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  • Flash Five Ways
  • Jeffrey A. Sartain (bio)
They Could No Longer Contain Themselves. Elizabeth J. Colen, John Jodzio, Tim Jones-Yelvington, Sean Lovelace, and Mary Miller; Abigail Beckel and Kathleen Rooney, eds. Rose Metal Press. 240 pages; paper, $15.95.

One of the leading publishers of flash fiction, Rose Metal Press (RMP), recently released They Could No Longer Contain Themselves, a collection of five chapbooks of flash fiction edited by RMP founders Kathleen Rooney and Abigail Beckel. The first four chapbooks in the anthology are finalists in the fourth annual RMP chapbook competition (won by Mary Hamilton's We Know What We Are [2010]). The last is the winner of the third competition whose limited-edition letterpress chapbook is completely sold out, and is now reprinted here for posterity.

John Jodzio's "Do Not Touch Me Not Now Not Ever" is the first chapbook in the anthology, and focuses on the differences between reality and appearance; how not everything is always as it seems. For instance, in "Dojo," an obsessed young man steals his yoga teacher's wallet, using her money to buy flowers and become the sympathetic shoulder she cries on. In "My First Wife," Jodzio brilliantly uses the constant noise of a rock polisher as a metaphor for marriage and the long, difficult work that it takes to make a relationship last. The representations of relationships in Jodzio's work do not paint a rosy picture of companionship, but they are honest and forthright about people's personal and often secret motivations.

The following work in the anthology, Mary Miller's "Paper and Tassels," revolves around notions of temporality, especially as they relate to sex, love, and relationships. In Miller's stories, like "Angel," people circle each other warily, each mistrusting each other and reluctant to open themselves to the possibility of intimacy. Miller's protagonists, like the nameless narrator of "Open," are always struggling to reconcile their own hopes with their misgivings. Their relationships fail, inevitably, when the reconciliation cannot be completed. Not all of Miller's stories highlight romantic relationships, though, such as "Autobiographies of the Other Sister," which examines how connection is built and broken between siblings. Miller's pronoun usage often obscures which sister is speaking, suggesting a universal human condition of isolation from others. Her protagonists are each wounded, seeking a salve for their injuries in other people, never quite realizing that in the end, they must heal themselves before they can trust others.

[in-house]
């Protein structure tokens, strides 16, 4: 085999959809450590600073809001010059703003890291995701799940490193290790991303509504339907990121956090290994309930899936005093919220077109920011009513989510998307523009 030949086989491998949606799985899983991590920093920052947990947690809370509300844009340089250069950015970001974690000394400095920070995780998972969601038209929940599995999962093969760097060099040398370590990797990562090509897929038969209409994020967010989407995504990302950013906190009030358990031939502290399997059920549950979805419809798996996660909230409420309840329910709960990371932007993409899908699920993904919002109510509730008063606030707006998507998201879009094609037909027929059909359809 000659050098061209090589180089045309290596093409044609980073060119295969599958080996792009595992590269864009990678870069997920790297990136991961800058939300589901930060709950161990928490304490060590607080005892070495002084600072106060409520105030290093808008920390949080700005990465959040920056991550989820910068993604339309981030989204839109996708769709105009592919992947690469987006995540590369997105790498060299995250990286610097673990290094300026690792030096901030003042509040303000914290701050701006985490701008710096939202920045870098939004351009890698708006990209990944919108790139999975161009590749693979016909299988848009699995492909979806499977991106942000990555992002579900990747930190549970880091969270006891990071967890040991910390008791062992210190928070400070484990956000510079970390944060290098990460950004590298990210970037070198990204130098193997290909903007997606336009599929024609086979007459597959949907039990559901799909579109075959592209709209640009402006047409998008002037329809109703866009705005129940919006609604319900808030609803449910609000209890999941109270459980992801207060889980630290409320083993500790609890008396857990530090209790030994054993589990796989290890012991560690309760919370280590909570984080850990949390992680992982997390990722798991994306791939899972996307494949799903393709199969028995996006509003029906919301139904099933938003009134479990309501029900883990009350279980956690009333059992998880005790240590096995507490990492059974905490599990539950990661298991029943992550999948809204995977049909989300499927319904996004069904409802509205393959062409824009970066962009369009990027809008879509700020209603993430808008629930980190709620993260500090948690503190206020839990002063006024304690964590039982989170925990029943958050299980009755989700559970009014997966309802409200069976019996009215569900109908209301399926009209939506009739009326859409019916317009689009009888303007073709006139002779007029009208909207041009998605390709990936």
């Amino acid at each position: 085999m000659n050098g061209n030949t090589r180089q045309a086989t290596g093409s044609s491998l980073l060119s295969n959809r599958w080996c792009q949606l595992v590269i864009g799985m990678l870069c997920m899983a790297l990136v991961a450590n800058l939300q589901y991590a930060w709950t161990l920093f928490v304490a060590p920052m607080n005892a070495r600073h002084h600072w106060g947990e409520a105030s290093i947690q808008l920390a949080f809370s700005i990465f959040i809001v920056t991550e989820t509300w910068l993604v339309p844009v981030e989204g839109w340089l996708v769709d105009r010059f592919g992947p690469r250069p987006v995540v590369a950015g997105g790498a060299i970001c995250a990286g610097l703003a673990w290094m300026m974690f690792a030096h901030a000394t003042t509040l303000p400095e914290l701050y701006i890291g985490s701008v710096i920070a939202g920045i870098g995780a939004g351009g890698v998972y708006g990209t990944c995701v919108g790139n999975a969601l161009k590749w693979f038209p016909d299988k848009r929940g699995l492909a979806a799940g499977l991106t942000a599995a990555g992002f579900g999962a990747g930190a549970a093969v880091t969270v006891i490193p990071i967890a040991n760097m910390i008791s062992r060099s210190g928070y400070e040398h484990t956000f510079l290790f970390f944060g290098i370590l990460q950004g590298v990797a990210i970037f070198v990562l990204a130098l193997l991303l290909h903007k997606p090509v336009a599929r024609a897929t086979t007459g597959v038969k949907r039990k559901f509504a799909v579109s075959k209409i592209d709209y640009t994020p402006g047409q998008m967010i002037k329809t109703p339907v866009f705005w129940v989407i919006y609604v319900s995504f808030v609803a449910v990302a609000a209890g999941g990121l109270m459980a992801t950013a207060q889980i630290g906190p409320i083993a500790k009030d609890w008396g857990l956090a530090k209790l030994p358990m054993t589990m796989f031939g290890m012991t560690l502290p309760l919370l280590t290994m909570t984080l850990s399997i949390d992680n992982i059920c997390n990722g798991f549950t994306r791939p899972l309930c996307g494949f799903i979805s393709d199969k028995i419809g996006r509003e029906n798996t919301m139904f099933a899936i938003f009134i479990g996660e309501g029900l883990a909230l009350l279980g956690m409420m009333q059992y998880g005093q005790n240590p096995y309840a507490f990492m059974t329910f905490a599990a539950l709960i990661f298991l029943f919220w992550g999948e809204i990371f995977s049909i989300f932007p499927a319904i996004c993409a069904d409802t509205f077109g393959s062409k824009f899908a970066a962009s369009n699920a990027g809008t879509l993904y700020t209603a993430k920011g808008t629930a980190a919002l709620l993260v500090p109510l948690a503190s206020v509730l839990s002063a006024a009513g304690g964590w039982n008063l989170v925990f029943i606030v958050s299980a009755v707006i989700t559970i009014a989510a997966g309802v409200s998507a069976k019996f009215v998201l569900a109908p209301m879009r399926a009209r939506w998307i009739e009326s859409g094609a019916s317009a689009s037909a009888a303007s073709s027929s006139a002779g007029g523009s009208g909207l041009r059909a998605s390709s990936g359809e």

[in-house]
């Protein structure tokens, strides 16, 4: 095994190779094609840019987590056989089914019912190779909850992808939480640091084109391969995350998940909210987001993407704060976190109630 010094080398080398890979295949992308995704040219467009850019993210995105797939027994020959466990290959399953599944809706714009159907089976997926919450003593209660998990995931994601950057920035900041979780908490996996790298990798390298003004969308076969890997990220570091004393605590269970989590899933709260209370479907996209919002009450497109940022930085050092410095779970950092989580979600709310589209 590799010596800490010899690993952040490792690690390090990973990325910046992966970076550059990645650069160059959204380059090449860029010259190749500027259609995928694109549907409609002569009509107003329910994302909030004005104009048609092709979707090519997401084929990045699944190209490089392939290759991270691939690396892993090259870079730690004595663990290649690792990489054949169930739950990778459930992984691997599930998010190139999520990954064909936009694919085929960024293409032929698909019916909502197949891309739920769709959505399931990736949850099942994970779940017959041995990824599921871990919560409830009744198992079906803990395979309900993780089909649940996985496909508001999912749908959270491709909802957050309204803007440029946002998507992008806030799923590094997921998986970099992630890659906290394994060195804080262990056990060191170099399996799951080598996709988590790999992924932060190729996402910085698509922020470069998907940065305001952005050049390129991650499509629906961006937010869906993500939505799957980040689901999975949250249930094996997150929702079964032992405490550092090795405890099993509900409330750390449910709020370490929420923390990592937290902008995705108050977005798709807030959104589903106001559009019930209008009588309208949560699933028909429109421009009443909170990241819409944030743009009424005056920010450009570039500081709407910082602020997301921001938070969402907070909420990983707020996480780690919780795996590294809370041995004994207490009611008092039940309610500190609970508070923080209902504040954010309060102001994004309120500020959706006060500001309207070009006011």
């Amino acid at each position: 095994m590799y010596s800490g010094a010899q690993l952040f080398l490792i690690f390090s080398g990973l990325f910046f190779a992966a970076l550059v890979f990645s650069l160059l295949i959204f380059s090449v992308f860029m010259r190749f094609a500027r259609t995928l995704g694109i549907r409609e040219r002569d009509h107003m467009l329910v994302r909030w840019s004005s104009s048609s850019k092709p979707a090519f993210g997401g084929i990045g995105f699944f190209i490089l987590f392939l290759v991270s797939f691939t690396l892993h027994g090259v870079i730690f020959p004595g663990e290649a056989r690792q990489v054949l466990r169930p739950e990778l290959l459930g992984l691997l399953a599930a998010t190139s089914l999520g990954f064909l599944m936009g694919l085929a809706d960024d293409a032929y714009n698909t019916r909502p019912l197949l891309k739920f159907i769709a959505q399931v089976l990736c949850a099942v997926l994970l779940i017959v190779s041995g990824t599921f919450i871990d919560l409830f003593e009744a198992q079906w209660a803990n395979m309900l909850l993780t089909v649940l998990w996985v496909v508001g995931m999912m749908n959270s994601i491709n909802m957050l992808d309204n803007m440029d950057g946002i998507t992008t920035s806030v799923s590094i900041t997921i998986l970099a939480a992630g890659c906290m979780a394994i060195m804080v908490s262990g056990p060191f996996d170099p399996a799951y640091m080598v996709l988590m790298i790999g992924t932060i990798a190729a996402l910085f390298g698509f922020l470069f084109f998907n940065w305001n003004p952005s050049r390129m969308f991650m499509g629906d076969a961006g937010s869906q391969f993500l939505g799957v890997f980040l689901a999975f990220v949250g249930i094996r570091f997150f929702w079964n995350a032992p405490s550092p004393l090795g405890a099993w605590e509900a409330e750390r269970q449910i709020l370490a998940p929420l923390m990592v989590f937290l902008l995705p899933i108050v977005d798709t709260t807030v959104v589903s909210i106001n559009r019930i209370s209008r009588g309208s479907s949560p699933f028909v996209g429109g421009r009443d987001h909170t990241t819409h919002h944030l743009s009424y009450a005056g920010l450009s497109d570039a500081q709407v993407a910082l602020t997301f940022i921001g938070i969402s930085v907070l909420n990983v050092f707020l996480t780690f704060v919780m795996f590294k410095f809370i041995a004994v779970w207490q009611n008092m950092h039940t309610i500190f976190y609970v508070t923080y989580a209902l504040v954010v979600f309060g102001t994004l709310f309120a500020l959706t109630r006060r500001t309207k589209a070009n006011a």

The middle chapbook, Elizabeth J. Colen's "Dear Mother Monster, Dear Daughter Mistake," describes generational stories, the coming of age of parents, children, and the wounds they inflict on each other. Colen's chapbook almost feels like a unified work - a story cycle or a novella - but one that only shares themes, not characters or situations. Stories like Colen's "Curtains," "The First Time I Lied," and "Natural Selection" show us parents who are intimately human, and whose desires often come into conflict with their roles as caregivers for their children. Other stories, like "Jennifer," "Home Before Dark," and "Perfect Score" focus on childrens' perspectives, and how they internalize and (mis)interpret the adult world around them in their own search for identity and meaning.

The penultimate chapbook is the anthology's longest, Tim Jones-Yelvington's "Evan's House and the Other Boys Who Live There." Almost a novel in stories, Jones-Yelvington shows that even the densest, most maximal of literary forms—the novel—can have its most important features recreated by seventeen short flash fictions. A bildungsroman focused on the titular character, Evan, the chapbook is framed with two stories told from Evan's childhood house's perspective. The chapbook narrates an extended examination of Evan's maturing sexuality, as he discovers his attraction to other boys and matures into an adult with his own problems with intimacy, alcohol, and other dependencies. Jones-Yelvington paints a compelling portrait of Evan's family, especially Evan and his mother, but never seeks the kinds of resolution, epiphany, or closure called for in a form like the novel. Ironically, the two stories told from the house's perspective paint the house itself as the most...


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